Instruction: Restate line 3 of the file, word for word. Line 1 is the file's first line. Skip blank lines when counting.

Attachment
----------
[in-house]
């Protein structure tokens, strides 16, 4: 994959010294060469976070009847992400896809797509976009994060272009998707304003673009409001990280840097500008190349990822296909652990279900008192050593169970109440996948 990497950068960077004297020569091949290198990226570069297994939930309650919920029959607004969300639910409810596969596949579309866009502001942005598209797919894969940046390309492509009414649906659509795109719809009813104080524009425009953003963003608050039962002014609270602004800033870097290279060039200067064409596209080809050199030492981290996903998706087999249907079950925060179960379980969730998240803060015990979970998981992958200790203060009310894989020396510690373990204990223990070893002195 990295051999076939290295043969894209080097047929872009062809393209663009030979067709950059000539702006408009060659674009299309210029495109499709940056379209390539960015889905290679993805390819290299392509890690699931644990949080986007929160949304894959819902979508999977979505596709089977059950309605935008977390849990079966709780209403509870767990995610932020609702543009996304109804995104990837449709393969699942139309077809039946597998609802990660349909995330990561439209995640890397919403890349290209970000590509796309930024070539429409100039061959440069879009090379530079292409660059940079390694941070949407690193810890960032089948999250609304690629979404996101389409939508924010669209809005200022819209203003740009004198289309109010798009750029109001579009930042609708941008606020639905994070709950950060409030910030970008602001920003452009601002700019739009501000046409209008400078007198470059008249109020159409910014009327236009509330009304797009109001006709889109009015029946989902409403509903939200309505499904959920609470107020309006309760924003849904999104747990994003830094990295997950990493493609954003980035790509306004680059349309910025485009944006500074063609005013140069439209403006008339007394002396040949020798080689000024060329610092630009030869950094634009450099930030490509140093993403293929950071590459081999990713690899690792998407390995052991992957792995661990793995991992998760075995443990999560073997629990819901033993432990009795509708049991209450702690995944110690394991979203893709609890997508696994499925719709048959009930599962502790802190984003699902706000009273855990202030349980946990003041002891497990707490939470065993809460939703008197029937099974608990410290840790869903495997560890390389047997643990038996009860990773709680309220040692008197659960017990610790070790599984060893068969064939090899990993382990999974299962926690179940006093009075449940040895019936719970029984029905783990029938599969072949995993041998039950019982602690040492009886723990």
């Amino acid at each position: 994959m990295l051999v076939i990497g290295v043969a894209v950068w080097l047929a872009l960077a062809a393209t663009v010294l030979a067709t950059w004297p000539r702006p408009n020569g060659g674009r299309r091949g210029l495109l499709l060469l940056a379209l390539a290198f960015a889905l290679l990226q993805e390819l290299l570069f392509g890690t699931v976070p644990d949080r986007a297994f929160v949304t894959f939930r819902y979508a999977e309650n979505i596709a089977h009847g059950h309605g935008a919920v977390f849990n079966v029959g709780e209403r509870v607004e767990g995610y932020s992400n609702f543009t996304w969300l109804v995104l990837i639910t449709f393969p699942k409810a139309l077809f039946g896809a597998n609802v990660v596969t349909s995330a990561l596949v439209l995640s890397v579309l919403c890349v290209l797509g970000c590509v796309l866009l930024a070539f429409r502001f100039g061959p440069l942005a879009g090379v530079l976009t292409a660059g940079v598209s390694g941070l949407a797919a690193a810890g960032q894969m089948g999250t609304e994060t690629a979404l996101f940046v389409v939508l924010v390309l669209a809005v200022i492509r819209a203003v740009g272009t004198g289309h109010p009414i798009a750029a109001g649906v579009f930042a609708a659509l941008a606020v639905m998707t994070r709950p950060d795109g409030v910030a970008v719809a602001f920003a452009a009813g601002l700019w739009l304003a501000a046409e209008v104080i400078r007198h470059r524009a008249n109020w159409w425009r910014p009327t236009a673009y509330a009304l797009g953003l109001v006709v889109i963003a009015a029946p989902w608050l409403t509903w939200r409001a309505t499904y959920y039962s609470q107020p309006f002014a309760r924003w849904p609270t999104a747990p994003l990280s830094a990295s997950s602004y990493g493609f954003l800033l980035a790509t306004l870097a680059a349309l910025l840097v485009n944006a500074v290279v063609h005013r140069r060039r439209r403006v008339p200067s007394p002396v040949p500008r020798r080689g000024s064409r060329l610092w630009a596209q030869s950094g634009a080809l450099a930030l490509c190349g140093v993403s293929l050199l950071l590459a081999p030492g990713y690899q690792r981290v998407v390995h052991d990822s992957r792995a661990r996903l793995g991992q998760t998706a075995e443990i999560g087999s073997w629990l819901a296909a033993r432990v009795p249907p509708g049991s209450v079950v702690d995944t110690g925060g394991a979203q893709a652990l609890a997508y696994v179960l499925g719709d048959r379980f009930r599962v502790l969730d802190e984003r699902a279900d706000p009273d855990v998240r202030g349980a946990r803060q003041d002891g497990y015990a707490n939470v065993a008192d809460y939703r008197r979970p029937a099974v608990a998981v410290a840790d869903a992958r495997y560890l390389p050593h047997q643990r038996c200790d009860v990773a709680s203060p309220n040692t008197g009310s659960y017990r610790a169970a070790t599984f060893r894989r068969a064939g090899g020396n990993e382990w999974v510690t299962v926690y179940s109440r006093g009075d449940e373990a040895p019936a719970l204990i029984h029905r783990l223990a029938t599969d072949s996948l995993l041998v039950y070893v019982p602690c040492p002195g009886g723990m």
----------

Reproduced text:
């Amino acid at each position: 994959m990295l051999v076939i990497g290295v043969a894209v950068w080097l047929a872009l960077a062809a393209t663009v010294l030979a067709t950059w004297p000539r702006p408009n020569g060659g674009r299309r091949g210029l495109l499709l060469l940056a379209l390539a290198f960015a889905l290679l990226q993805e390819l290299l570069f392509g890690t699931v976070p644990d949080r986007a297994f929160v949304t894959f939930r819902y979508a999977e309650n979505i596709a089977h009847g059950h309605g935008a919920v977390f849990n079966v029959g709780e209403r509870v607004e767990g995610y932020s992400n609702f543009t996304w969300l109804v995104l990837i639910t449709f393969p699942k409810a139309l077809f039946g896809a597998n609802v990660v596969t349909s995330a990561l596949v439209l995640s890397v579309l919403c890349v290209l797509g970000c590509v796309l866009l930024a070539f429409r502001f100039g061959p440069l942005a879009g090379v530079l976009t292409a660059g940079v598209s390694g941070l949407a797919a690193a810890g960032q894969m089948g999250t609304e994060t690629a979404l996101f940046v389409v939508l924010v390309l669209a809005v200022i492509r819209a203003v740009g272009t004198g289309h109010p009414i798009a750029a109001g649906v579009f930042a609708a659509l941008a606020v639905m998707t994070r709950p950060d795109g409030v910030a970008v719809a602001f920003a452009a009813g601002l700019w739009l304003a501000a046409e209008v104080i400078r007198h470059r524009a008249n109020w159409w425009r910014p009327t236009a673009y509330a009304l797009g953003l109001v006709v889109i963003a009015a029946p989902w608050l409403t509903w939200r409001a309505t499904y959920y039962s609470q107020p309006f002014a309760r924003w849904p609270t999104a747990p994003l990280s830094a990295s997950s602004y990493g493609f954003l800033l980035a790509t306004l870097a680059a349309l910025l840097v485009n944006a500074v290279v063609h005013r140069r060039r439209r403006v008339p200067s007394p002396v040949p500008r020798r080689g000024s064409r060329l610092w630009a596209q030869s950094g634009a080809l450099a930030l490509c190349g140093v993403s293929l050199l950071l590459a081999p030492g990713y690899q690792r981290v998407v390995h052991d990822s992957r792995a661990r996903l793995g991992q998760t998706a075995e443990i999560g087999s073997w629990l819901a296909a033993r432990v009795p249907p509708g049991s209450v079950v702690d995944t110690g925060g394991a979203q893709a652990l609890a997508y696994v179960l499925g719709d048959r379980f009930r599962v502790l969730d802190e984003r699902a279900d706000p009273d855990v998240r202030g349980a946990r803060q003041d002891g497990y015990a707490n939470v065993a008192d809460y939703r008197r979970p029937a099974v608990a998981v410290a840790d869903a992958r495997y560890l390389p050593h047997q643990r038996c200790d009860v990773a709680s203060p309220n040692t008197g009310s659960y017990r610790a169970a070790t599984f060893r894989r068969a064939g090899g020396n990993e382990w999974v510690t299962v926690y179940s109440r006093g009075d449940e373990a040895p019936a719970l204990i029984h029905r783990l223990a029938t599969d072949s996948l995993l041998v039950y070893v019982p602690c040492p002195g009886g723990m």